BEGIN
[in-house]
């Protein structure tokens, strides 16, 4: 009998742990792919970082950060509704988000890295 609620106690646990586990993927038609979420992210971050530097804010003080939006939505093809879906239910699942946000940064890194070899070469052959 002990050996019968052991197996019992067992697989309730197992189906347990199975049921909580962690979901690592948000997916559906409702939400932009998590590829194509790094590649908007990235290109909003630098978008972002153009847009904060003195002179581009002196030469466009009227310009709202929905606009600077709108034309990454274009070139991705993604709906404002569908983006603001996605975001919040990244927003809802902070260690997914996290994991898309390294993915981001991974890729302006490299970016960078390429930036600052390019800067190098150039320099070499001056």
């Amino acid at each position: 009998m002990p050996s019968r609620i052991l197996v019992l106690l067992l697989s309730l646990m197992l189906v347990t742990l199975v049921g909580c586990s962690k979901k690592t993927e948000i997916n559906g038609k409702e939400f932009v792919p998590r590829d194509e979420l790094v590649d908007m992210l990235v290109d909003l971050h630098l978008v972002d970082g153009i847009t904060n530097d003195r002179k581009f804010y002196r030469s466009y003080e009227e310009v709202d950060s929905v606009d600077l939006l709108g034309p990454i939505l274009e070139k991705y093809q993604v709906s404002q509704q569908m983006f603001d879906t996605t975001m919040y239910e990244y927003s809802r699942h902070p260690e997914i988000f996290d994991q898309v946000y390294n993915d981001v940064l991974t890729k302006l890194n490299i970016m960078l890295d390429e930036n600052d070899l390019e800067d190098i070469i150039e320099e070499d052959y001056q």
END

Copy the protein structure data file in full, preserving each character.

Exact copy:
[in-house]
């Protein structure tokens, strides 16, 4: 009998742990792919970082950060509704988000890295 609620106690646990586990993927038609979420992210971050530097804010003080939006939505093809879906239910699942946000940064890194070899070469052959 002990050996019968052991197996019992067992697989309730197992189906347990199975049921909580962690979901690592948000997916559906409702939400932009998590590829194509790094590649908007990235290109909003630098978008972002153009847009904060003195002179581009002196030469466009009227310009709202929905606009600077709108034309990454274009070139991705993604709906404002569908983006603001996605975001919040990244927003809802902070260690997914996290994991898309390294993915981001991974890729302006490299970016960078390429930036600052390019800067190098150039320099070499001056």
């Amino acid at each position: 009998m002990p050996s019968r609620i052991l197996v019992l106690l067992l697989s309730l646990m197992l189906v347990t742990l199975v049921g909580c586990s962690k979901k690592t993927e948000i997916n559906g038609k409702e939400f932009v792919p998590r590829d194509e979420l790094v590649d908007m992210l990235v290109d909003l971050h630098l978008v972002d970082g153009i847009t904060n530097d003195r002179k581009f804010y002196r030469s466009y003080e009227e310009v709202d950060s929905v606009d600077l939006l709108g034309p990454i939505l274009e070139k991705y093809q993604v709906s404002q509704q569908m983006f603001d879906t996605t975001m919040y239910e990244y927003s809802r699942h902070p260690e997914i988000f996290d994991q898309v946000y390294n993915d981001v940064l991974t890729k302006l890194n490299i970016m960078l890295d390429e930036n600052d070899l390019e800067d190098i070469i150039e320099e070499d052959y001056q």